Heat stress in cattle is a global risk due to climate change

Expansion of cattle farming and unchecked climate change could expose over 1 billion cows to heat stress.

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Cattle farming is a major source of worldwide food production and livelihoods impacted by climate change. The largest form of mammalian biomass on Earth is livestock. It plays an important role in human well-being by directly contributing to food security and nutrition, supporting crop production, supplementing income, providing employment, and fulfilling social or cultural needs.

Heat stress is a massive issue in animal husbandry, costing as much as USD 1.7 billion in the United States alone, mainly in the dairy industry. In tropical countries, it will become more challenging due to high emissions. However, reducing emissions and limiting cattle expansion could reduce impacts by 50-84%.

According to a new study, more than 1 billion cows worldwide may experience heat stress by the end of the century if carbon emissions remain high and environmental protection remains low.

This indicates that cow farming across most of the world, including Central America, tropical South America, Equatorial Africa, and South and Southeast Asia, would experience potentially catastrophic heat stress. The study also discovered that rapidly reducing emissions while maintaining present cow production levels would reduce these impacts by at least 50% in Asia, 63% in South America, and 84% in Africa.

Extreme heat harms cattle in various ways, particularly when combined with high humidity. It decreases fertility, slows calves’ development, and can lead to more deaths. It also affects milk production in dairy cows, all of which influence the profitability of livestock farming, affecting animal welfare and farm income.

Researchers from the Universities of Cape Town, KwaZulu-Natal, and Chicago examined current heat and humidity conditions worldwide to predict how they may affect cattle in future decades based on differing emissions and land usage levels.

The researchers project that If future carbon emissions are high, nine out of ten cows will experience 30 or more days of heat stress yearly. More than three out of ten will share it all year by the end of the century. While tropical nations will be the most affected, many other portions of the planet, including Europe and North America, will face multiple months of heat stress yearly. Some parts of Japan, Australia, and Mexico, among others, will have 180 or more heat stress days each year.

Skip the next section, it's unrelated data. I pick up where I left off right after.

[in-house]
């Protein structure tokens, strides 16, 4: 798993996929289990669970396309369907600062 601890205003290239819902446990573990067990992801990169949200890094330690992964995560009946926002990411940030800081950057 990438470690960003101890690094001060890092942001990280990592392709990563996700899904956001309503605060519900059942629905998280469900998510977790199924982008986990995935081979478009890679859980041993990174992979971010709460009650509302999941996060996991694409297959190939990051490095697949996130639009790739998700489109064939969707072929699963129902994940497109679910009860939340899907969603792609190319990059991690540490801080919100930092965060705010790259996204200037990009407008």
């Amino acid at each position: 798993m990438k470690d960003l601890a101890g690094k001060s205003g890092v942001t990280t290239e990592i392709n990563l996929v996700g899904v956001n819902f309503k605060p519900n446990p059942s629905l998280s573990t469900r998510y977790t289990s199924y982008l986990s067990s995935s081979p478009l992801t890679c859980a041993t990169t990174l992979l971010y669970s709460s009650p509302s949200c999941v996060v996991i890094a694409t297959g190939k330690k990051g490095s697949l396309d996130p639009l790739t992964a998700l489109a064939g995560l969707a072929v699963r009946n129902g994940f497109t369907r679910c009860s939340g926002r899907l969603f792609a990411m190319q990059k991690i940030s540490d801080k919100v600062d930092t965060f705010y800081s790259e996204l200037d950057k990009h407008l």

Farmers will be forced to adjust to these new conditions due to rising temperatures and humidity by installing ventilation or air conditioning for the animals or switching to heat-adapted cattle breeds. However, these measures will become increasingly expensive with future warming. They will only be possible in some places, meaning cattle farming could no longer be viable in areas where it is a significant occupation.

Dr. Michelle North, veterinarian and researcher at the University of KwaZulu-Natal, said, “Our study clearly shows that cattle are increasingly exposed to temperatures that impact their welfare, reducing growth and production and potentially leading to increasing deaths in many parts of the world that are currently seen as prime cattle-farming territory. It is also important to remember that we are only looking at heat stress here and do not consider changes to water availability.

The experts emphasize that actions made now will have far-reaching consequences in the future decades. Reduced consumption of beef and increased consumption of plant-based foods would lower customer demand for cow products. This would put fewer animals in danger of heat stress while simultaneously allowing for forest preservation and the restoration of degraded lands, which might help limit temperature rise.

Dr Christopher Trisos, ecologist and climate change researcher at the University of Cape Town, said, “We’ve seen the deadly impacts for humans of climate change intensifying heatwaves, but the animals that feed us are also at severe risk from heat. We need to act now to limit the risk.”

In conclusion, Cattle production expansion through cutting down or burning tropical forests is unsustainable and worsens climate change. It will undermine the welfare of hundreds of millions of cattle exposed to heat stress. Adapting livestock farming systems to reduce heat stress impacts is essential. Reducing cattle products in diets can limit future expansion and protect forests, limiting global warming.

Journal Reference:

  1. James A Franke, Michelle A North, et al. Global risk of heat stress to cattle from climate change. Environmental Research Letters. DOI: 10.1088/1748-9326/aceb79

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